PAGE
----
The View headed to Southampton’s The 1865 on Sunday as part of their UK tour. Whilst The 1865 will have likely seen bigger crowds, those who turned out to see the Scottish band were enthusiastic and more than compensated for the lack of numbers.
The venue itself is an unusual one, with seats around the edge and strange white pillars protruding beyond them. The roofs of the bar and cloakroom are tiled and it all gives the place the feel of a Mexican square, but indoors. Whilst The View are no mariachi band, they seemed at home under the lights as they opened their set with ‘Glass Smash’. The song starts with an atmospheric and almost operatic intro that builds into a crescendo of jagged guitar. Then comes the distinct voice of Kyle Falconer. Whilst it’s been nearly ten years since the release of their debut album Hats Off to the Buskers, the songs from this still proved the most popular with the crowd. ‘Skag Trendy’, ‘The Don’ and ‘Wasted Little DJs’ drew the crowd into raptures and teed them up nicely for their big hit, ‘Same Jeans’. The band stormed their way through the latter and the fans were definitely left wanting for more. Fortunately the song, all-too-short, was extended with a brief interlude courtesy of a faithful rendition of The Kingsmen’s ‘Louie Louie.’
As has become something of a tradition at their shows, the hardcore fans began shouting “The View, The View, The View are on fire!” Nonetheless, having played to a lively crowd in Bristol the night before, they might have been disappointed with the size of the crowd. If so, it was far from obvious. There was no drop in quality from their usual form and some mid-show microphone issues were remedied as lead singer Falconer hijacked that of bassist Kieren Webster. This will come as no real surprise to faithful fans. The pair often swap roles during the show and this was the case as Webster took to centre stage to deliver ‘Skag Trendy’.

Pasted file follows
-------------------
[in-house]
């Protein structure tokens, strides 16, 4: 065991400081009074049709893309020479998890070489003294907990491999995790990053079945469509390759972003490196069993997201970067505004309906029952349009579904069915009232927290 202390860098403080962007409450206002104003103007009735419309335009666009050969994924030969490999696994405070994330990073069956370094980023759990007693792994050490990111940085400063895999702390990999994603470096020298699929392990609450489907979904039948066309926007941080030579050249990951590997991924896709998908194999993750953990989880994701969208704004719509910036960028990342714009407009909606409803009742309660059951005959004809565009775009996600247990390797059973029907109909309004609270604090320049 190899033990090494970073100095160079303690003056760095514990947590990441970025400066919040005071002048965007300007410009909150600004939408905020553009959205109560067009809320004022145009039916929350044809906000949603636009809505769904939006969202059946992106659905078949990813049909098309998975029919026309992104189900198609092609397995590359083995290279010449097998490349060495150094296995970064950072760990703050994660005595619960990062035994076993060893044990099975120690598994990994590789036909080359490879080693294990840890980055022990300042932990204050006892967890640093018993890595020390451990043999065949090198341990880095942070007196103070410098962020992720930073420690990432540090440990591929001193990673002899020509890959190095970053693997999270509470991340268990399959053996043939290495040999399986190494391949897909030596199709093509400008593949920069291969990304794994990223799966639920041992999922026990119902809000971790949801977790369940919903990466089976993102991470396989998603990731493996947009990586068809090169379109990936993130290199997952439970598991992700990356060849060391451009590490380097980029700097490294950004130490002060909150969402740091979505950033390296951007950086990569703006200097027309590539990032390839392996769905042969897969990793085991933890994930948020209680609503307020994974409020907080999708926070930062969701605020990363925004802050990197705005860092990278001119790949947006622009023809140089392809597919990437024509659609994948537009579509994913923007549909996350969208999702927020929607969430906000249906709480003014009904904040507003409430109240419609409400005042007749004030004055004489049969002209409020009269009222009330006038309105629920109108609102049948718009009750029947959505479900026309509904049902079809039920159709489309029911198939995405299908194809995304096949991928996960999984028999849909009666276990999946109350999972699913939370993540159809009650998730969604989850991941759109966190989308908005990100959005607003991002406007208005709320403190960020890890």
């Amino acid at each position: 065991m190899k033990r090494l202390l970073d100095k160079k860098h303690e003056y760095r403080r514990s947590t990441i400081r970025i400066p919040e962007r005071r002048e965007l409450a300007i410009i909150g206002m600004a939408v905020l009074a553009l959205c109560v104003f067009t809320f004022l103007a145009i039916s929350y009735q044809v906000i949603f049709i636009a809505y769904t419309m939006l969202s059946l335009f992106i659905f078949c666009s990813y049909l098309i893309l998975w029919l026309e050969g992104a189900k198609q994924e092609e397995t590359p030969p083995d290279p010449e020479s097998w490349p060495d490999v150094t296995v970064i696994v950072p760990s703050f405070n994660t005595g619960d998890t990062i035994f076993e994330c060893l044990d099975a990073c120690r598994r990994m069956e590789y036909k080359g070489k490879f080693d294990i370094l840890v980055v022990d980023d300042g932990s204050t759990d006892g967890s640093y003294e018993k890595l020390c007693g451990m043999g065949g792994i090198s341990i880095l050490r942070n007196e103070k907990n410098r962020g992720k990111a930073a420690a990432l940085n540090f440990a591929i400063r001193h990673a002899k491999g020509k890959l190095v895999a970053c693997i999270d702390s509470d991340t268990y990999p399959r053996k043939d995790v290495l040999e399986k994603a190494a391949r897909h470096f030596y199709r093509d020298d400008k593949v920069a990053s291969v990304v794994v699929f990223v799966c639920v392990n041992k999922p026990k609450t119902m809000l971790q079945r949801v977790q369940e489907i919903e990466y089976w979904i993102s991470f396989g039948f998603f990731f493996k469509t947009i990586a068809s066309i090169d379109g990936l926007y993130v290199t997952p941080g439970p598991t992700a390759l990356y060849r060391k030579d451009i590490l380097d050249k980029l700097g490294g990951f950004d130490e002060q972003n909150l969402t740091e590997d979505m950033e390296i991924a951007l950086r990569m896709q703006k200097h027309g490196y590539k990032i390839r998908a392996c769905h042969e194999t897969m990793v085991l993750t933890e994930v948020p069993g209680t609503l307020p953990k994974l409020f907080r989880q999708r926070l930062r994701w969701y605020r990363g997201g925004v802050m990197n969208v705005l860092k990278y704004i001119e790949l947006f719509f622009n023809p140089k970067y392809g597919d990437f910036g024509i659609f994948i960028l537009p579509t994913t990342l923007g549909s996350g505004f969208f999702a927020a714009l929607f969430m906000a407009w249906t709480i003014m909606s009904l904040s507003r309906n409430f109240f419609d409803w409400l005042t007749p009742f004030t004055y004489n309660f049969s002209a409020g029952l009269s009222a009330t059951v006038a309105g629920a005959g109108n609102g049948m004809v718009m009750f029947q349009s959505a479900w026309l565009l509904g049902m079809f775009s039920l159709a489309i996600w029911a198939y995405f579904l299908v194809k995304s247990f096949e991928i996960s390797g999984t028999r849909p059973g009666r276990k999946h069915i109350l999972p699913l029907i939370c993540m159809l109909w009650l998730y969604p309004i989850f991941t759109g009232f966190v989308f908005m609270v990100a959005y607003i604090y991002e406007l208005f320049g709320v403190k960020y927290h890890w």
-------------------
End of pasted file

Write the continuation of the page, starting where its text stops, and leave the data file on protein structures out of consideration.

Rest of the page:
There were a number of songs from their latest offering Ropewalk. Whilst ‘Under the Rug’ wasn’t met with much of a response, the pulsating beat of ‘Voodoo Doll’ proved popular. Amid frantic moshing, the band appeared to draw proceedings to a close with ‘Superstar Tradesman’. By the time that feet were back on the ground and the plastic pint glasses had settled, the band had left the stage. However, they had one last surprise up their sleeve. Perhaps in response to my comment on the current setlist (see my interview with the band), Kyle Falconer remained on stage and took to the keyboard to deliver a tender rendition of the melancholic ‘Tacky Tattoo’.
Whilst their audience may have dwindled since their show at the Guildhall a few years ago, the band continue to grow artistically and remain passionate about their music. They were touring following the release of Ropewalk last September and recently completed a European tour.